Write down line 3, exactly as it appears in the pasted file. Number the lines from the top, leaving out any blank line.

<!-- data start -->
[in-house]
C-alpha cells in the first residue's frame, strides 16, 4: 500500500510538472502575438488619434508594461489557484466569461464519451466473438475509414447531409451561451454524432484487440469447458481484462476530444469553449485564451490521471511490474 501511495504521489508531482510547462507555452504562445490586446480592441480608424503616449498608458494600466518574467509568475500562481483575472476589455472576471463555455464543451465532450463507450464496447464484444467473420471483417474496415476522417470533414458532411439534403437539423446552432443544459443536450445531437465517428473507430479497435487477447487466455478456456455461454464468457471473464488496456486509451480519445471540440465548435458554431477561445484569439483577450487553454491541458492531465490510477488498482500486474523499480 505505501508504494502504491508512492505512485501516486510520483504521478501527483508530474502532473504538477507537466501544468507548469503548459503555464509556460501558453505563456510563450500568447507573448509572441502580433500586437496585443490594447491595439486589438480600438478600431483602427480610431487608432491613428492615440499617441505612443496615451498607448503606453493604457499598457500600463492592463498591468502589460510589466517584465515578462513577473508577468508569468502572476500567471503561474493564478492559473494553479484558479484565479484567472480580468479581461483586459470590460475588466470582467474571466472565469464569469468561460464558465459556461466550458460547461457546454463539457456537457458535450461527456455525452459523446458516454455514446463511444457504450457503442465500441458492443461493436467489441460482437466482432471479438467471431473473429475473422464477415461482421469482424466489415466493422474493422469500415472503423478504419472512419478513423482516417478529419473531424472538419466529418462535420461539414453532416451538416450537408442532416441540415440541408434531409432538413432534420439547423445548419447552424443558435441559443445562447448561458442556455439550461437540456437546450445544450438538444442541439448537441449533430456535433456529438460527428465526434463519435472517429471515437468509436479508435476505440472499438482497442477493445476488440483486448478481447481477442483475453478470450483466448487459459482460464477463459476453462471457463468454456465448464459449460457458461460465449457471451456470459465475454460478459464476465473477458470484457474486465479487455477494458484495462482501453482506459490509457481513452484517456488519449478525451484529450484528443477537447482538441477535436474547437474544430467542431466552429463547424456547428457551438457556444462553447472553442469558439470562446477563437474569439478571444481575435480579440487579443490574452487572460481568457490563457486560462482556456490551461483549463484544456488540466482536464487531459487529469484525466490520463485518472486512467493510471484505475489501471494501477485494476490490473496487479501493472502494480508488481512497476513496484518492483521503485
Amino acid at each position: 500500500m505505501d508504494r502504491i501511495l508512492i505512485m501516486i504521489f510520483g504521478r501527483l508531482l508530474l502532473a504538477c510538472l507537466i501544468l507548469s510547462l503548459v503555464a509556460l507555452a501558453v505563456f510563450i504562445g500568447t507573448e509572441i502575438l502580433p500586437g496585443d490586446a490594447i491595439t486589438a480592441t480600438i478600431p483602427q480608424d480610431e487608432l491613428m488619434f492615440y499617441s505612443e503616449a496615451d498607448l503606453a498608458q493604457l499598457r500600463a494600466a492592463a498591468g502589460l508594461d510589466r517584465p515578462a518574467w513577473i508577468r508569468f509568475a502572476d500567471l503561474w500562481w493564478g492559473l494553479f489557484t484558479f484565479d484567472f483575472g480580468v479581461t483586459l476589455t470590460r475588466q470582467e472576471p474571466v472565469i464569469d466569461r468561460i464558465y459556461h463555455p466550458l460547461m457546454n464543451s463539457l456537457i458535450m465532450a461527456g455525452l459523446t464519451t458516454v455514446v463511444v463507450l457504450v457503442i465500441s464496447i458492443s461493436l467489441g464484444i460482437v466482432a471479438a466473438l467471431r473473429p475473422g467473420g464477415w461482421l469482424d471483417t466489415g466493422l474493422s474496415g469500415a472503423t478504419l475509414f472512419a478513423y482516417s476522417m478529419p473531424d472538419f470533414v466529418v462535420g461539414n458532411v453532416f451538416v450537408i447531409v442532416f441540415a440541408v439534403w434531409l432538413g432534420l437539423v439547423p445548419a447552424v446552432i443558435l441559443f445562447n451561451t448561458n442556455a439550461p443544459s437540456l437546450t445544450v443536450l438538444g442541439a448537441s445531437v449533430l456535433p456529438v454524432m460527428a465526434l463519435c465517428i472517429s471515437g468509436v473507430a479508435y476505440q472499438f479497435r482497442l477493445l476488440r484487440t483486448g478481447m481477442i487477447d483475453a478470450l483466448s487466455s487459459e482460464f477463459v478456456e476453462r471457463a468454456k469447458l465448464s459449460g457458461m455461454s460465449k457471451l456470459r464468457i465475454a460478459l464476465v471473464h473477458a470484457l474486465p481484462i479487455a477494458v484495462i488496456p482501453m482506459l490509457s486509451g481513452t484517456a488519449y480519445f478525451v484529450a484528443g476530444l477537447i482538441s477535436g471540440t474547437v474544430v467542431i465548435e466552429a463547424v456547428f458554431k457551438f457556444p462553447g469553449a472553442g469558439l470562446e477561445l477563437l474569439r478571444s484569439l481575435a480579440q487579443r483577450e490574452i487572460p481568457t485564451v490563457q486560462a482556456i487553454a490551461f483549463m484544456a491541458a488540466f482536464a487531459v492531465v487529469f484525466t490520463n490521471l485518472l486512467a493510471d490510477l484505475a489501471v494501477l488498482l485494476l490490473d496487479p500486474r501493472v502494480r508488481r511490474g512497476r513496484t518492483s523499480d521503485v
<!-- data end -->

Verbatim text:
Amino acid at each position: 500500500m505505501d508504494r502504491i501511495l508512492i505512485m501516486i504521489f510520483g504521478r501527483l508531482l508530474l502532473a504538477c510538472l507537466i501544468l507548469s510547462l503548459v503555464a509556460l507555452a501558453v505563456f510563450i504562445g500568447t507573448e509572441i502575438l502580433p500586437g496585443d490586446a490594447i491595439t486589438a480592441t480600438i478600431p483602427q480608424d480610431e487608432l491613428m488619434f492615440y499617441s505612443e503616449a496615451d498607448l503606453a498608458q493604457l499598457r500600463a494600466a492592463a498591468g502589460l508594461d510589466r517584465p515578462a518574467w513577473i508577468r508569468f509568475a502572476d500567471l503561474w500562481w493564478g492559473l494553479f489557484t484558479f484565479d484567472f483575472g480580468v479581461t483586459l476589455t470590460r475588466q470582467e472576471p474571466v472565469i464569469d466569461r468561460i464558465y459556461h463555455p466550458l460547461m457546454n464543451s463539457l456537457i458535450m465532450a461527456g455525452l459523446t464519451t458516454v455514446v463511444v463507450l457504450v457503442i465500441s464496447i458492443s461493436l467489441g464484444i460482437v466482432a471479438a466473438l467471431r473473429p475473422g467473420g464477415w461482421l469482424d471483417t466489415g466493422l474493422s474496415g469500415a472503423t478504419l475509414f472512419a478513423y482516417s476522417m478529419p473531424d472538419f470533414v466529418v462535420g461539414n458532411v453532416f451538416v450537408i447531409v442532416f441540415a440541408v439534403w434531409l432538413g432534420l437539423v439547423p445548419a447552424v446552432i443558435l441559443f445562447n451561451t448561458n442556455a439550461p443544459s437540456l437546450t445544450v443536450l438538444g442541439a448537441s445531437v449533430l456535433p456529438v454524432m460527428a465526434l463519435c465517428i472517429s471515437g468509436v473507430a479508435y476505440q472499438f479497435r482497442l477493445l476488440r484487440t483486448g478481447m481477442i487477447d483475453a478470450l483466448s487466455s487459459e482460464f477463459v478456456e476453462r471457463a468454456k469447458l465448464s459449460g457458461m455461454s460465449k457471451l456470459r464468457i465475454a460478459l464476465v471473464h473477458a470484457l474486465p481484462i479487455a477494458v484495462i488496456p482501453m482506459l490509457s486509451g481513452t484517456a488519449y480519445f478525451v484529450a484528443g476530444l477537447i482538441s477535436g471540440t474547437v474544430v467542431i465548435e466552429a463547424v456547428f458554431k457551438f457556444p462553447g469553449a472553442g469558439l470562446e477561445l477563437l474569439r478571444s484569439l481575435a480579440q487579443r483577450e490574452i487572460p481568457t485564451v490563457q486560462a482556456i487553454a490551461f483549463m484544456a491541458a488540466f482536464a487531459v492531465v487529469f484525466t490520463n490521471l485518472l486512467a493510471d490510477l484505475a489501471v494501477l488498482l485494476l490490473d496487479p500486474r501493472v502494480r508488481r511490474g512497476r513496484t518492483s523499480d521503485v